We’re all critics, whether we Like it or not. Our Facebook posts are implicit reviews and recommendations of restaurants, apps, movies, news articles, dry cleaners, and even whole cities. Now, Facebook’s new keyword post search is unlocking the value of the opinions we share but never put on review sites like Yelp, Annie’s List, MetaCritic, or the App Store.
Of course, your Facebook search results are only as interesting as your network of friends. If you roll with a Luddite crew, or your friends just aren’t that into Facebook, you won’t get much help. But if you have a share-happy graph, you may be pleasantly surprised. After spending some time testing the new Facebook Search, I was amazed by how useful it is for digging up recommendations. Over time, thanks to artificial intelligence and natural language recognition, Facebook could get even better and categorizing and filtering the results.
Whether I searched “dentists” or “Berlin clubs”, recommendations for real-world experiences were plentiful on Facebook because that’s what most people post. Media suggestions were a bit more basic, but I could find out if my friends generally raved about a movie or not. Reviews of apps or more niche things were scarce, and web search engines like Google will remain the go-to.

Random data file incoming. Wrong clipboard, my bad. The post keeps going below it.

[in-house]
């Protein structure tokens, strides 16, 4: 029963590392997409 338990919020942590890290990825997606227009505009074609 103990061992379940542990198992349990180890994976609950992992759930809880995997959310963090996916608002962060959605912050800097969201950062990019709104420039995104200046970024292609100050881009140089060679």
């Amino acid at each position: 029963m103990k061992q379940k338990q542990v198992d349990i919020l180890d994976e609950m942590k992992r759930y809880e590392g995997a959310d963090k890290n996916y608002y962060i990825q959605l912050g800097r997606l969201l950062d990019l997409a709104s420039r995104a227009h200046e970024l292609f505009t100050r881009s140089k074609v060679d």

I found Facebook Search to be a powerful tool for determining the sentiment of my network regarding a specific news topic. Posts about “Ferguson” were mostly rightful outrage or news articles condemning the Grand Jury decision, accurately portraying my liberal community. The main problem, though, is that you can’t display results in reverse chronological order like on Twitter, and instead get a News Feed-style personally set of results from over the past few months and years, rather than today’s pulse.
The new Facebook Search is still rolling out to all US English web and iOS users. For more info on how it works and why it’s important, check out my full launch story on the new Facebook Search.
Now, Here’s my review of the experience for a bunch of common searches. Note, as a student who got Facebook in 2004, San Francisco resident, and tech worker, my network is unusually active on Facebook, so I get unusually rich results. Others with less active networks may have a lot less luck, so let’s consider this a look at how Facebook Search works under ideal conditions.
Reviewing The Results
Local Businesses: “Dentist”
Why would anyone post about their dentist? If they really love the care they get, or they themselves were looking for recommendations. Facebook Search did a stunningly good job. It found me several friends in my area praising their dentist, and even more who’d asked for suggestions and received huge reels of comments of the best ones from their friends. All I had to do was dig into those comments to find someone who could drill my teeth without deriving pleasure from my pain.
Specific Local Businesses: “Fun bar”